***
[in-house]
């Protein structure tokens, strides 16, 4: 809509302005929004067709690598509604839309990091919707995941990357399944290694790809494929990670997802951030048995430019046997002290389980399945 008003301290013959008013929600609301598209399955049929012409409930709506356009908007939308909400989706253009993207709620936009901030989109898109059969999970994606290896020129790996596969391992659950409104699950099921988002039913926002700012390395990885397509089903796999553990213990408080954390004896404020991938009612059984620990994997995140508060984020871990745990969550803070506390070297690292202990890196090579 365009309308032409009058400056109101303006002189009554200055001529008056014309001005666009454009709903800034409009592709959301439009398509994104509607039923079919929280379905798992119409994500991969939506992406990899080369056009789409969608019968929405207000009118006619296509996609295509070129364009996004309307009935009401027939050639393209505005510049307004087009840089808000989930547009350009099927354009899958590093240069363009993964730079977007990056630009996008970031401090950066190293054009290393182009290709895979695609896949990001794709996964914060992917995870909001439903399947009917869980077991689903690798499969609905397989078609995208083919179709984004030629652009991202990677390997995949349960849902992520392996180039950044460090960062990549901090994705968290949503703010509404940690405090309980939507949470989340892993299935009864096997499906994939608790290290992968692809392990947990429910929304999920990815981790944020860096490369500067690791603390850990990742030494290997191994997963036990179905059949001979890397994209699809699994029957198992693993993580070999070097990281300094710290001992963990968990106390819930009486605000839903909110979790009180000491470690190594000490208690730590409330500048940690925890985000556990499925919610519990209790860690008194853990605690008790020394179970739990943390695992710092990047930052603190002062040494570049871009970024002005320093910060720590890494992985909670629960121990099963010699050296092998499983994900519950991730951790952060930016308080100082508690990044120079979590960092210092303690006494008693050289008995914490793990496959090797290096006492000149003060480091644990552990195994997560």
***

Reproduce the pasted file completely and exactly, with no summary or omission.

[in-house]
């Protein structure tokens, strides 16, 4: 809509302005929004067709690598509604839309990091919707995941990357399944290694790809494929990670997802951030048995430019046997002290389980399945 008003301290013959008013929600609301598209399955049929012409409930709506356009908007939308909400989706253009993207709620936009901030989109898109059969999970994606290896020129790996596969391992659950409104699950099921988002039913926002700012390395990885397509089903796999553990213990408080954390004896404020991938009612059984620990994997995140508060984020871990745990969550803070506390070297690292202990890196090579 365009309308032409009058400056109101303006002189009554200055001529008056014309001005666009454009709903800034409009592709959301439009398509994104509607039923079919929280379905798992119409994500991969939506992406990899080369056009789409969608019968929405207000009118006619296509996609295509070129364009996004309307009935009401027939050639393209505005510049307004087009840089808000989930547009350009099927354009899958590093240069363009993964730079977007990056630009996008970031401090950066190293054009290393182009290709895979695609896949990001794709996964914060992917995870909001439903399947009917869980077991689903690798499969609905397989078609995208083919179709984004030629652009991202990677390997995949349960849902992520392996180039950044460090960062990549901090994705968290949503703010509404940690405090309980939507949470989340892993299935009864096997499906994939608790290290992968692809392990947990429910929304999920990815981790944020860096490369500067690791603390850990990742030494290997191994997963036990179905059949001979890397994209699809699994029957198992693993993580070999070097990281300094710290001992963990968990106390819930009486605000839903909110979790009180000491470690190594000490208690730590409330500048940690925890985000556990499925919610519990209790860690008194853990605690008790020394179970739990943390695992710092990047930052603190002062040494570049871009970024002005320093910060720590890494992985909670629960121990099963010699050296092998499983994900519950991730951790952060930016308080100082508690990044120079979590960092210092303690006494008693050289008995914490793990496959090797290096006492000149003060480091644990552990195994997560």